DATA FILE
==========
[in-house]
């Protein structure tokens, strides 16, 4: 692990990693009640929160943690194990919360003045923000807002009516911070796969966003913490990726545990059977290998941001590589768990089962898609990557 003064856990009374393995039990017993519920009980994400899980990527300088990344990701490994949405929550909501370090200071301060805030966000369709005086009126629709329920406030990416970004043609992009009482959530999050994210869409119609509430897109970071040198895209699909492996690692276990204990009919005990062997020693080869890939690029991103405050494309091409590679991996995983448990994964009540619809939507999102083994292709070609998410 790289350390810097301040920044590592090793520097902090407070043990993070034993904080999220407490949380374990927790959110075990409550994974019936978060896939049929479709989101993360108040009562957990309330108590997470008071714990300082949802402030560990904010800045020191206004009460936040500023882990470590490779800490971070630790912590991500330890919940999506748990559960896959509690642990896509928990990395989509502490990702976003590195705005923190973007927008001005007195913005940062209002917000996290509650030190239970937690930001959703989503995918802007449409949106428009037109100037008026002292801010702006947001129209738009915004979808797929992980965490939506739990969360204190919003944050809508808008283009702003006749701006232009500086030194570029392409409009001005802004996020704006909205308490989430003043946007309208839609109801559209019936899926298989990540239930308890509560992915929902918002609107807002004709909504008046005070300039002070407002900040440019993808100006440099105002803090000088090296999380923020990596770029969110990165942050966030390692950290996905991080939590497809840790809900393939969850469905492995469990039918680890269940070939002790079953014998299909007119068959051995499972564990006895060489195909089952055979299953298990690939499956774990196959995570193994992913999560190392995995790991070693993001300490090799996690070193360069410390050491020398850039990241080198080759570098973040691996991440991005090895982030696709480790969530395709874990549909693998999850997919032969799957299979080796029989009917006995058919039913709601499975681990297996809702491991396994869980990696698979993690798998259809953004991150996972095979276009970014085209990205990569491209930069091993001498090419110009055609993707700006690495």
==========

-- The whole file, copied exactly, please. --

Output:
[in-house]
């Protein structure tokens, strides 16, 4: 692990990693009640929160943690194990919360003045923000807002009516911070796969966003913490990726545990059977290998941001590589768990089962898609990557 003064856990009374393995039990017993519920009980994400899980990527300088990344990701490994949405929550909501370090200071301060805030966000369709005086009126629709329920406030990416970004043609992009009482959530999050994210869409119609509430897109970071040198895209699909492996690692276990204990009919005990062997020693080869890939690029991103405050494309091409590679991996995983448990994964009540619809939507999102083994292709070609998410 790289350390810097301040920044590592090793520097902090407070043990993070034993904080999220407490949380374990927790959110075990409550994974019936978060896939049929479709989101993360108040009562957990309330108590997470008071714990300082949802402030560990904010800045020191206004009460936040500023882990470590490779800490971070630790912590991500330890919940999506748990559960896959509690642990896509928990990395989509502490990702976003590195705005923190973007927008001005007195913005940062209002917000996290509650030190239970937690930001959703989503995918802007449409949106428009037109100037008026002292801010702006947001129209738009915004979808797929992980965490939506739990969360204190919003944050809508808008283009702003006749701006232009500086030194570029392409409009001005802004996020704006909205308490989430003043946007309208839609109801559209019936899926298989990540239930308890509560992915929902918002609107807002004709909504008046005070300039002070407002900040440019993808100006440099105002803090000088090296999380923020990596770029969110990165942050966030390692950290996905991080939590497809840790809900393939969850469905492995469990039918680890269940070939002790079953014998299909007119068959051995499972564990006895060489195909089952055979299953298990690939499956774990196959995570193994992913999560190392995995790991070693993001300490090799996690070193360069410390050491020398850039990241080198080759570098973040691996991440991005090895982030696709480790969530395709874990549909693998999850997919032969799957299979080796029989009917006995058919039913709601499975681990297996809702491991396994869980990696698979993690798998259809953004991150996972095979276009970014085209990205990569491209930069091993001498090419110009055609993707700006690495």